Lack of cash flow and capital can cause stress to solopreneurs. The struggle to maintain a steady income stream can take a toll on an entrepreneur’s mental health, eventually leading to burnout. To prevent this, consider having a financial buffer.
Financial buffers can come in many forms. For some, it could mean emergency funds that could cover around six months’ worth of business expenses. You can also build a passive income stream or money that you don’t have to dedicate a lot of time generating income. It could be an office space you’re renting out or an eBook you published and are selling.
The more financial buffers you have, the less stress you’ll have to deal with when it comes to maintaining business cash flow. With that, you’ll also have lesser chances of experiencing burnout.
5. Don’t Be Afraid to Say No
It can be tempting to take every business opportunity that comes your way while you’re still building your business. After all, more work means more income. However, if you’re a solopreneur, you won’t have enough manpower and other resources at your disposal. The amount of work that you can do at one time may only be limited.
When deciding on which projects to take on, take time to evaluate what your business can do at the moment. If you think your business currently can’t do the work, don’t hesitate to turn it down. Not only will this help you save time, but this will also avoid disappointed and unsatisfied customers. Be sure to take on big projects only when you’re confident that your company will have the resources needed.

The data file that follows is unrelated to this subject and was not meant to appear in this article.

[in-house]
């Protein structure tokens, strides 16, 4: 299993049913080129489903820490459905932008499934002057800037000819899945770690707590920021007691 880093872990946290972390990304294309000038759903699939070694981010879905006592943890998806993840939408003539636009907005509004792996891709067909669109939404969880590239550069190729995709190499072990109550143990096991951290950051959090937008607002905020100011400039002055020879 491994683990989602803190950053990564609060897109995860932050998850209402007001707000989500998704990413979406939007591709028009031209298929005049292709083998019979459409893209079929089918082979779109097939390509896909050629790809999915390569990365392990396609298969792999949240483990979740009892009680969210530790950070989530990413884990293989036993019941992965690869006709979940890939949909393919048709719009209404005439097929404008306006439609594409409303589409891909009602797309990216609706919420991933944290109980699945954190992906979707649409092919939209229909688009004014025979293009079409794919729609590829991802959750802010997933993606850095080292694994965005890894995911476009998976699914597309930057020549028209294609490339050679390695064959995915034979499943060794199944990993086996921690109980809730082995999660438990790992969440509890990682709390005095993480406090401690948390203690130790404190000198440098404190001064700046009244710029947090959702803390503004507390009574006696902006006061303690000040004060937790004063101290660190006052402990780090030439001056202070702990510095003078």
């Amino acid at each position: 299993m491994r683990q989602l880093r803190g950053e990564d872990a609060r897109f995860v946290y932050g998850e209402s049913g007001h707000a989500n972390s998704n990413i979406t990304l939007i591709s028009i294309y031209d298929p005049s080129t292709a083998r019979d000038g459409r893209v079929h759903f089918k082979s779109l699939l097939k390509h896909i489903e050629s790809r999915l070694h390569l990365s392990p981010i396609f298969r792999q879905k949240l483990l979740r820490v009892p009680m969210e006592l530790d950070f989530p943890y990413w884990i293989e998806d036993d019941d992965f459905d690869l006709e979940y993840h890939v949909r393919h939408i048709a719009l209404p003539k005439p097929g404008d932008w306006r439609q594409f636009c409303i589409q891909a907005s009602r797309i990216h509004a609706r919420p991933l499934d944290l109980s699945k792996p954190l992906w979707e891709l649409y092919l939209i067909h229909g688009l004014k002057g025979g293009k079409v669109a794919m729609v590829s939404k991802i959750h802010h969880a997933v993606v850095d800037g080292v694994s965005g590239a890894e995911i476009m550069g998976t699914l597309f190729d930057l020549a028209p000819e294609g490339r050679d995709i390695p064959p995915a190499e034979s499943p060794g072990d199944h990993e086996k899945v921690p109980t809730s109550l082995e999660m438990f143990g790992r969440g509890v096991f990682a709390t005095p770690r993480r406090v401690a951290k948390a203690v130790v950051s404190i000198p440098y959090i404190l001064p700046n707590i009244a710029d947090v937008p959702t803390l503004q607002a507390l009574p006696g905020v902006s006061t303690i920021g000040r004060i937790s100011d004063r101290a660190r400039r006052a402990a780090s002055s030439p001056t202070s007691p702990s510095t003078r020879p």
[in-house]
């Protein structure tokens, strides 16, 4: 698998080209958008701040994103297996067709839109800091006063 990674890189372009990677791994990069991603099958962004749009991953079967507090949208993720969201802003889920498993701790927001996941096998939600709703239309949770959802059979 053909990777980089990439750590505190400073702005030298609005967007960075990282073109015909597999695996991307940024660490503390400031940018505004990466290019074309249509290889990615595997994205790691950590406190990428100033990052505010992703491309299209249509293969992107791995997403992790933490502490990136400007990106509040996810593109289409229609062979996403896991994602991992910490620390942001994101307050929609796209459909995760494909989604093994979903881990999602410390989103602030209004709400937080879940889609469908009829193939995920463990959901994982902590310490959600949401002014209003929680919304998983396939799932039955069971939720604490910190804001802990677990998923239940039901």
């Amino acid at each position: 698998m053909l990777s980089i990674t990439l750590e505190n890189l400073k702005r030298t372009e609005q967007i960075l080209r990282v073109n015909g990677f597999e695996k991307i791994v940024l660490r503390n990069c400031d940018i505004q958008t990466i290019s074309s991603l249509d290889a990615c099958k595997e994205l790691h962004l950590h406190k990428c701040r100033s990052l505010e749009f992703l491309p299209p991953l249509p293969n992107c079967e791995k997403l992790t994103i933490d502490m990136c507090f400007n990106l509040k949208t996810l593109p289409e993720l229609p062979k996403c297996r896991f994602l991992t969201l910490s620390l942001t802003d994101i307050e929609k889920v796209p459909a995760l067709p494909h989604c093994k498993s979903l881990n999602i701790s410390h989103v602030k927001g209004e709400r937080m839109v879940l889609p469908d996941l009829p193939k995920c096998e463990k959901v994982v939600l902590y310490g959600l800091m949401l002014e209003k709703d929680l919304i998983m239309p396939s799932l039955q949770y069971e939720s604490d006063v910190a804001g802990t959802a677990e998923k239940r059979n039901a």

Final Thoughts on Avoiding Solopreneur Burnout
Building and running a business is never easy. But it becomes even more challenging if you always push yourself to the limit to the point of burning out. Although occasional stress is normal, if stress isn’t relieved by sleep or sleep, it becomes chronic. As we all probably know by now, chronic stress leads to burnout, which could mean bad news for any solopreneurs’ productivity.
As much as possible, create a healthy balance between life and work. Running a business alone can become overwhelming, but knowing how to manage stress and burnout can go a long way in ensuring that you’re staying on top of your game as a solopreneur.